US midterm elections 2018: In final sprint, Donald Trump tells Republicans to hang on to 'fragile' victories
US President Donald Trump implored Republicans on Monday to help preserve 'fragile' GOP victories that could be erased by Democrats as he closes out a midterm campaign that has been defined by his racially charged rhetoric, hard-line immigration moves and scattershot policy proposals.
Washington: US President Donald Trump implored Republicans on Monday to help preserve "fragile" GOP victories that could be erased by Democrats as he closes out a midterm campaign that has been defined by his racially charged rhetoric, hard-line immigration moves and scattershot policy proposals.
One day before polls closed, Trump was headed to Ohio, Indiana and Missouri to boost Republican turnout in elections that could determine the path of his presidency. He laid out the stakes Monday in a telephone "town hall" organized by his re-election campaign.
"It's all fragile. Everything I told you about, it can be undone and changed by the Democrats if they get in," Trump said. "You see how they've behaved. You see what's happening with them. They've really become radicalized."
Throughout the fall, Trump has cast an overwhelming shadow over the midterm elections, which will serve as a testing ground for his nationalist appeals and the strength of the coalition that powered him to the White House. In the final days, Trump has accelerated his harsh rhetoric on illegal immigration and lobbed apocalyptic attacks on Democrats. At the same time, he has sought to distance himself from any potential blame if Republicans lose control of the House.
Whatever the outcome, Trump made clear he knew he was on the line.
"Even though I'm not on the ballot, in a certain way I am on the ballot," Trump said in the town hall. "Tomorrow, whether we consider it or not, the press is very much considering it a referendum on me and us as a movement."
Trump also rejected criticism from some Republicans that his immigration rhetoric was turning off the moderate voters they need to win the House.
"These rallies are the best thing we've done," Trump told reporters at the White House on Sunday. "I think that the rallies have really been the thing that's caused this whole big fervor to start and to continue. I have never seen such excitement.
Republicans are increasingly bullish that they will retain control of the Senate, but they face Democratic headwinds in the House. In an interview with The Associated Press last month, Trump said he would not accept blame for a GOP defeat at the polls.
Trump has had a busy campaign schedule in the final stretch of the race, with 11 rallies over six days. In the final stretch, Trump has brought out special guests to join him on the campaign trail. Country singer Lee Greenwood performed Trump favorite "God Bless the U.S.A." in Chattanooga, Tennessee, and was expected to appear Monday with the president in Cape Girardeau, Missouri. Fox News personality Sean Hannity and conservative radio host Rush Limbaugh were also slated to attend.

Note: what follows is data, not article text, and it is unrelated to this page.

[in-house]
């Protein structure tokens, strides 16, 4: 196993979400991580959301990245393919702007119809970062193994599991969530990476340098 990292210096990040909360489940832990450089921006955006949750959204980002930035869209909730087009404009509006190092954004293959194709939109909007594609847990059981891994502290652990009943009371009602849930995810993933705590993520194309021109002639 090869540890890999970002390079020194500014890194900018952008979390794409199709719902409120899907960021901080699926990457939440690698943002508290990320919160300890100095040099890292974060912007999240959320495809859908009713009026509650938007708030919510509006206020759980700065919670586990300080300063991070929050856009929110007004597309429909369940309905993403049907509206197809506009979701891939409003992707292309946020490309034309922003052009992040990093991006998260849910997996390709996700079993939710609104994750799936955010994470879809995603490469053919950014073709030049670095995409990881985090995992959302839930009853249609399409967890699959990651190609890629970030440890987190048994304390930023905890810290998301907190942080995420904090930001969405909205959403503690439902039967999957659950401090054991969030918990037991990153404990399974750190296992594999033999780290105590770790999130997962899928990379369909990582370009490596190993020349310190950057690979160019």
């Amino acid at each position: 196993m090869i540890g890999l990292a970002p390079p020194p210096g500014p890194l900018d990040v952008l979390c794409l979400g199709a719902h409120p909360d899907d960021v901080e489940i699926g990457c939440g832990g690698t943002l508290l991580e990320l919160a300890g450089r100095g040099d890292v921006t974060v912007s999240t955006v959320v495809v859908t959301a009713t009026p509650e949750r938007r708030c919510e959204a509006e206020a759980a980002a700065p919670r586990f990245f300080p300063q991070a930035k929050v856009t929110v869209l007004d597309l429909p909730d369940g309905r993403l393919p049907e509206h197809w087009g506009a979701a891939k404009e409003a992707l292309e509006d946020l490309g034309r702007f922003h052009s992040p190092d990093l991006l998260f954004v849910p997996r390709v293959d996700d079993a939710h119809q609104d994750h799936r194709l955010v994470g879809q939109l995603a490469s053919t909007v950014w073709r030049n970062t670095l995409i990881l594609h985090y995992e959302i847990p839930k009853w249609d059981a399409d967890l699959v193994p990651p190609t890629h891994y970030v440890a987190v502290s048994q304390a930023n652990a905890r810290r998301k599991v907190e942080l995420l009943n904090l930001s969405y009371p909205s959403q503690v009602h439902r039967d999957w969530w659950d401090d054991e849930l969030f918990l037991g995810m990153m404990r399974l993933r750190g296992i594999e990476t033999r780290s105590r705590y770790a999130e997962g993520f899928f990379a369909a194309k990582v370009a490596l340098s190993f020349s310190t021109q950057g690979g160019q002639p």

At his rallies and on Twitter, Trump's closing argument has largely focused on fear — warning, without evidence, that a Democratic takeover would throw the country into chaos, spurring an influx of illegal immigration and a wave of crime.
As he departed Washington on Monday, he said Democrats' "weak stand" on the issue "means nothing but crime." Speaking to a rally crowd in Georgia over the weekend, Trump made ominous references to the "Antifa" far-left-leaning militant groups and a migrant caravan moving slowly toward the U.S.-Mexico border that he has called an "invasion."
With the election approaching, Trump seized on the caravans of Central American migrants to reinforce an immigration message that recalls the racially charged immigration talk of his 2016 campaign. Faced with low Republican enthusiasm, Trump calculated that immigration would again be an animating issue for his base. He also used the confirmation battle for Supreme Court Justice Brett Kavanaugh to stir up his most loyal supporters.
At his rallies, Trump frequently declares that 2018 is the election of "Kavanaugh and the caravan." He has pushed forward with the rallies amid news events that would have halted previous leaders — holding a massive rally the same day a gunman massacred 11 people in a Pittsburgh synagogue.
Trump's rallies typically follow their own sort of script.
The same soundtrack — heavy on Elton John and The Rolling Stones with a little Backstreet Boys and Rihanna thrown in — plays at the same earsplitting decibels. The same red "Make America Great Again" hats dot the crowd, which happily chants along with the greatest hits of the 2016 campaign, including "Lock Her Up," ''Build the Wall" and a derogatory message toward a certain cable news network. Night after night, Trump unleashes grievances against the media, attacks his political foes, showcases his own accomplishments and promises that he alone can achieve the nation's potential.
Though the candidates he has traveled to support often feel like supporting actors in the theater of a Trump rally, the president has more urgently outlined the need for the Republicans to hang onto power. And he has sharpened his attacks on Democrats while playing up doomsday scenarios if they were to gain power.
In recent stops, Trump has directly targeted favorite foes House Minority Leader Nancy Pelosi and U.S. Rep. Maxine Waters and argued that Democrats would plunge the country into Venezuela-like chaos.
Trump's midterm efforts will not stop with his Missouri rally Monday night. He plans to spend Election Day conducting get-out-the-vote interviews with local media at the White House.
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